Nor will there ever be.

There’s not much more I can say that would further illuminate the above. It has the powerful concision of an elegant mathematical argument, and one would expect no less from Erwin Schrödinger, though one is mightily surprised he ventured into this territory at all. To me, it shows a bravery that most modern day scientists and mathematicians lack; an eagerness to apply his mind’s rigor to questions that may indeed prove unanswerable through reason, though none the less fascinating or important for that. Schrödinger here seems to shrug his shoulders, roll up his sleeves and say, “Why the hell shouldn’t I take a stab at the ultimate question of existence?” I wish more great minds had done the same, though, I suppose if I take Schrödinger’s argument at face value, it really doesn’t matter, since if one mind takes the dare, we all have.

Note: Marluth makes a couple of mistakes in the preceding w/u:

(1) In opposition to what seems to be asserted, Schrödinger observed with some wonder that because the position of each individual atom is so important to the shape, and therefore purpose, of large biochemical molecules (or aperiodic crystals, as he referred to them), quantum fluctuations thus have effects (i.e. mutations) on living tissue much more deeply significant than what could possibly result from the same fluctuations in similarly sized quantities of homogenous inorganic solids (“periodic crystals”).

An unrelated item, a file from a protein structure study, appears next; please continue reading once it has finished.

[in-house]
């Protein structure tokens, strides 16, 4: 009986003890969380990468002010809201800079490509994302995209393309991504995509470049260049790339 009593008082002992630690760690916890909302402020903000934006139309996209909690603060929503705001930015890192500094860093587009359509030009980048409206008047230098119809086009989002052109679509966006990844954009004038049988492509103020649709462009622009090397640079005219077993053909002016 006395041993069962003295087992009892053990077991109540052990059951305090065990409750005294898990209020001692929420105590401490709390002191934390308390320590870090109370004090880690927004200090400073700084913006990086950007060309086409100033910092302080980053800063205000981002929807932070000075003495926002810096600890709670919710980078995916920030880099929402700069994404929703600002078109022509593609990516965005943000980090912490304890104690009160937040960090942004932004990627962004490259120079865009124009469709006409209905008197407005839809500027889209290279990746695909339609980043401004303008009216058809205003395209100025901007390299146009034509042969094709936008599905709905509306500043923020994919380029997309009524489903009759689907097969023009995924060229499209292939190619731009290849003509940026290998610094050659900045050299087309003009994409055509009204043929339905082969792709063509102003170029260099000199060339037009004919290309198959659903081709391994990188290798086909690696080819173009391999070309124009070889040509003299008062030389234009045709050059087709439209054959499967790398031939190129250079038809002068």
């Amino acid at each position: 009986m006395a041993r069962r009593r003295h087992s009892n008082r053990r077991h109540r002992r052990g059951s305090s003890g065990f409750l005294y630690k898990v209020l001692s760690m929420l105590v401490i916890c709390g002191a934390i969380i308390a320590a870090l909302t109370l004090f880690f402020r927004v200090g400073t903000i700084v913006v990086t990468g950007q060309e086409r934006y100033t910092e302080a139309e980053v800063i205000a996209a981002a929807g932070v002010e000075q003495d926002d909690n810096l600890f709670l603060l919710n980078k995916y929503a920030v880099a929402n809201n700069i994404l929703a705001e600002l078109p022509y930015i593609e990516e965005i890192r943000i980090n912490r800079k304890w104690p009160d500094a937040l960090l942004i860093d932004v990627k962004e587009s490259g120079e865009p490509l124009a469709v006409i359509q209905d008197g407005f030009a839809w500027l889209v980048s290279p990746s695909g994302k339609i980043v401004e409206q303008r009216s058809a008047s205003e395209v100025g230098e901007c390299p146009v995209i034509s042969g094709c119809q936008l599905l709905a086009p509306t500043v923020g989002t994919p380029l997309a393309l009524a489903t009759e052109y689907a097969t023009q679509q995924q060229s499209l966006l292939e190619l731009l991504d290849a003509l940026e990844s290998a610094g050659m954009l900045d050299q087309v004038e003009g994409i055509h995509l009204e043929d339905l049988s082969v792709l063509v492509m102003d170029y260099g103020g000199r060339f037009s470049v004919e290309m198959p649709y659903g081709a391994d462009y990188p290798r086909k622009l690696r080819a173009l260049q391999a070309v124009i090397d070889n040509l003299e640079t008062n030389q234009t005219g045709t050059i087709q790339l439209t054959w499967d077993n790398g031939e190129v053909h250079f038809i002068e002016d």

(2) The notion that “...the author deduces the existance [sic] of genes at a time before there was actual evidence for this...” is obviously absurd, since genes as we know them had been deduced by Gregor Mendel in 1866, though his work was not rediscovered until 1900. Schrödinger even mentions this very fact in Chapter 3.

It should also be noted that What is Life? was originally presented as a series of lectures under the auspices of the Dublin Institute for Advanced Studies at Trinity College, Dublin, in February 1943.